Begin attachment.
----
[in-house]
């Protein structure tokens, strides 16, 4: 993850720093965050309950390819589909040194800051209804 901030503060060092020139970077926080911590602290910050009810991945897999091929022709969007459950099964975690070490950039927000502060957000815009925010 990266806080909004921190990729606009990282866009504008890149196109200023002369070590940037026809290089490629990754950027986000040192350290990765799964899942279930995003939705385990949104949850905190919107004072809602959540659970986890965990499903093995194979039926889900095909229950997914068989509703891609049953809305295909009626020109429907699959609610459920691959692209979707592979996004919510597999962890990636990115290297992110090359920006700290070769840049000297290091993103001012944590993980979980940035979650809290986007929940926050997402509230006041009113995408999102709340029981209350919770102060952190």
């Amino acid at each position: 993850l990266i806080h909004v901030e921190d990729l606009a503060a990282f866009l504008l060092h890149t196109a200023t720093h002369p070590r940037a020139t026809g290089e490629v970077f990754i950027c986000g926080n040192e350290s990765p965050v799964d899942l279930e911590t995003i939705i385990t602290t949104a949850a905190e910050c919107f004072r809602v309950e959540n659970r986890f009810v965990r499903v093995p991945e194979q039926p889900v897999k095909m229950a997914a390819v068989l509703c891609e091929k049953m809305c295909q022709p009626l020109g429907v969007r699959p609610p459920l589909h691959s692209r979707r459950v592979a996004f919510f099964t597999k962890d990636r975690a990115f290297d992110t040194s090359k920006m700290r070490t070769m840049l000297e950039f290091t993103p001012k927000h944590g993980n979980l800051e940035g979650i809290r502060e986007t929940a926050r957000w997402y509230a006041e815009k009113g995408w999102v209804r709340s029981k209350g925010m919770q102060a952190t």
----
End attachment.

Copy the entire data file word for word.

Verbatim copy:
[in-house]
């Protein structure tokens, strides 16, 4: 993850720093965050309950390819589909040194800051209804 901030503060060092020139970077926080911590602290910050009810991945897999091929022709969007459950099964975690070490950039927000502060957000815009925010 990266806080909004921190990729606009990282866009504008890149196109200023002369070590940037026809290089490629990754950027986000040192350290990765799964899942279930995003939705385990949104949850905190919107004072809602959540659970986890965990499903093995194979039926889900095909229950997914068989509703891609049953809305295909009626020109429907699959609610459920691959692209979707592979996004919510597999962890990636990115290297992110090359920006700290070769840049000297290091993103001012944590993980979980940035979650809290986007929940926050997402509230006041009113995408999102709340029981209350919770102060952190």
């Amino acid at each position: 993850l990266i806080h909004v901030e921190d990729l606009a503060a990282f866009l504008l060092h890149t196109a200023t720093h002369p070590r940037a020139t026809g290089e490629v970077f990754i950027c986000g926080n040192e350290s990765p965050v799964d899942l279930e911590t995003i939705i385990t602290t949104a949850a905190e910050c919107f004072r809602v309950e959540n659970r986890f009810v965990r499903v093995p991945e194979q039926p889900v897999k095909m229950a997914a390819v068989l509703c891609e091929k049953m809305c295909q022709p009626l020109g429907v969007r699959p609610p459920l589909h691959s692209r979707r459950v592979a996004f919510f099964t597999k962890d990636r975690a990115f290297d992110t040194s090359k920006m700290r070490t070769m840049l000297e950039f290091t993103p001012k927000h944590g993980n979980l800051e940035g979650i809290r502060e986007t929940a926050r957000w997402y509230a006041e815009k009113g995408w999102v209804r709340s029981k209350g925010m919770q102060a952190t």